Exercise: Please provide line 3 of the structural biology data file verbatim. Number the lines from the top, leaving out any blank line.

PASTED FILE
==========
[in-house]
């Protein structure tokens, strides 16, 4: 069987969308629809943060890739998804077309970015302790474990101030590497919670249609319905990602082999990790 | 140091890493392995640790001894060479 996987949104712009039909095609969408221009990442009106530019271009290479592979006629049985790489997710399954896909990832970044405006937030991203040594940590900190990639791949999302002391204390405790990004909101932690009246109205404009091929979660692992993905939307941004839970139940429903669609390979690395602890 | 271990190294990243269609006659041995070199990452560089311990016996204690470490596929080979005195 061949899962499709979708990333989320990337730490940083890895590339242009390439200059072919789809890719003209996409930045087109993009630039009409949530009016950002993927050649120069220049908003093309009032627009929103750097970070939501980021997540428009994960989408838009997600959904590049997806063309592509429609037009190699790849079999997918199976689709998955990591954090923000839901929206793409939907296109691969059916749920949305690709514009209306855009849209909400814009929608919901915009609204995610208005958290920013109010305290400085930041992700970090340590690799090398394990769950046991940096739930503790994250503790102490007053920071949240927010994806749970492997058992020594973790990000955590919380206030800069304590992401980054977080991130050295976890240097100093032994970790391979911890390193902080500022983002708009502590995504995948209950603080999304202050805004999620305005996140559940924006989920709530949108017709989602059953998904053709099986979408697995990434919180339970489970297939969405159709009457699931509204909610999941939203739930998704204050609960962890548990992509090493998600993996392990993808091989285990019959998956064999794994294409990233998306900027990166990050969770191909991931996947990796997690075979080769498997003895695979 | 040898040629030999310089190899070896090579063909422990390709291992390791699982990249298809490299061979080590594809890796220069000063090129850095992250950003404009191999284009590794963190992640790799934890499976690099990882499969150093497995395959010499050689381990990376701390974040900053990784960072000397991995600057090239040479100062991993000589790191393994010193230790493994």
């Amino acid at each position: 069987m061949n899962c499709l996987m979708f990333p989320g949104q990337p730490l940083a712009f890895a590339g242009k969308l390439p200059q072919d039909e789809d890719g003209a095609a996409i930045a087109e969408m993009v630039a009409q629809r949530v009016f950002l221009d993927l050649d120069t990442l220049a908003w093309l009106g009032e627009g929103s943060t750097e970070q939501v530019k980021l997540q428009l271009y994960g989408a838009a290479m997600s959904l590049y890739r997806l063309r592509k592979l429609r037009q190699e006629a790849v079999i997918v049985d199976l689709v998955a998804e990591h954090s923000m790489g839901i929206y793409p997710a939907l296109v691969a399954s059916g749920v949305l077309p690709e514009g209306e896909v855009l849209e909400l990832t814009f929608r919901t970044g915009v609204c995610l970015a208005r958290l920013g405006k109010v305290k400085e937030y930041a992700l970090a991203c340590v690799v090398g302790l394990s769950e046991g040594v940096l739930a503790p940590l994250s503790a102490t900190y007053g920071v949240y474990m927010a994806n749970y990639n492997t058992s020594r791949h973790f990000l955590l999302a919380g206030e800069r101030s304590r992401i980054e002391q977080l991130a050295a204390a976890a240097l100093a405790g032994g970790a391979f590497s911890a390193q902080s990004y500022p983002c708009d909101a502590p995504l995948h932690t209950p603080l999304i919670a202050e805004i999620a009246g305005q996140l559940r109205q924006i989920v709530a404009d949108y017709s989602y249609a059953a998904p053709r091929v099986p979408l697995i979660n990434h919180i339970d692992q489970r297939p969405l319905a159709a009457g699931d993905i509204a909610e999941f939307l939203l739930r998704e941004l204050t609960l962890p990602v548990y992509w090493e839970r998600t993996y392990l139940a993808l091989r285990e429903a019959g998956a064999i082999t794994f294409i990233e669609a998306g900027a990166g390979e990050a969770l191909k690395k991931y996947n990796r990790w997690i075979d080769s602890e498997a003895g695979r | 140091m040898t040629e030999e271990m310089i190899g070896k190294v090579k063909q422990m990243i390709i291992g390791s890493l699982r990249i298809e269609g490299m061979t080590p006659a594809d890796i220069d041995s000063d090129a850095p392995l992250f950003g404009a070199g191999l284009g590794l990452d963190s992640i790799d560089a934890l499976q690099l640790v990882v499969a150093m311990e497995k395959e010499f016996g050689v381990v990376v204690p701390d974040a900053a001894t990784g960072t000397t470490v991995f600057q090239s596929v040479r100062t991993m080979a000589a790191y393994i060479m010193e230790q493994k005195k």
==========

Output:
């Amino acid at each position: 069987m061949n899962c499709l996987m979708f990333p989320g949104q990337p730490l940083a712009f890895a590339g242009k969308l390439p200059q072919d039909e789809d890719g003209a095609a996409i930045a087109e969408m993009v630039a009409q629809r949530v009016f950002l221009d993927l050649d120069t990442l220049a908003w093309l009106g009032e627009g929103s943060t750097e970070q939501v530019k980021l997540q428009l271009y994960g989408a838009a290479m997600s959904l590049y890739r997806l063309r592509k592979l429609r037009q190699e006629a790849v079999i997918v049985d199976l689709v998955a998804e990591h954090s923000m790489g839901i929206y793409p997710a939907l296109v691969a399954s059916g749920v949305l077309p690709e514009g209306e896909v855009l849209e909400l990832t814009f929608r919901t970044g915009v609204c995610l970015a208005r958290l920013g405006k109010v305290k400085e937030y930041a992700l970090a991203c340590v690799v090398g302790l394990s769950e046991g040594v940096l739930a503790p940590l994250s503790a102490t900190y007053g920071v949240y474990m927010a994806n749970y990639n492997t058992s020594r791949h973790f990000l955590l999302a919380g206030e800069r101030s304590r992401i980054e002391q977080l991130a050295a204390a976890a240097l100093a405790g032994g970790a391979f590497s911890a390193q902080s990004y500022p983002c708009d909101a502590p995504l995948h932690t209950p603080l999304i919670a202050e805004i999620a009246g305005q996140l559940r109205q924006i989920v709530a404009d949108y017709s989602y249609a059953a998904p053709r091929v099986p979408l697995i979660n990434h919180i339970d692992q489970r297939p969405l319905a159709a009457g699931d993905i509204a909610e999941f939307l939203l739930r998704e941004l204050t609960l962890p990602v548990y992509w090493e839970r998600t993996y392990l139940a993808l091989r285990e429903a019959g998956a064999i082999t794994f294409i990233e669609a998306g900027a990166g390979e990050a969770l191909k690395k991931y996947n990796r990790w997690i075979d080769s602890e498997a003895g695979r | 140091m040898t040629e030999e271990m310089i190899g070896k190294v090579k063909q422990m990243i390709i291992g390791s890493l699982r990249i298809e269609g490299m061979t080590p006659a594809d890796i220069d041995s000063d090129a850095p392995l992250f950003g404009a070199g191999l284009g590794l990452d963190s992640i790799d560089a934890l499976q690099l640790v990882v499969a150093m311990e497995k395959e010499f016996g050689v381990v990376v204690p701390d974040a900053a001894t990784g960072t000397t470490v991995f600057q090239s596929v040479r100062t991993m080979a000589a790191y393994i060479m010193e230790q493994k005195k």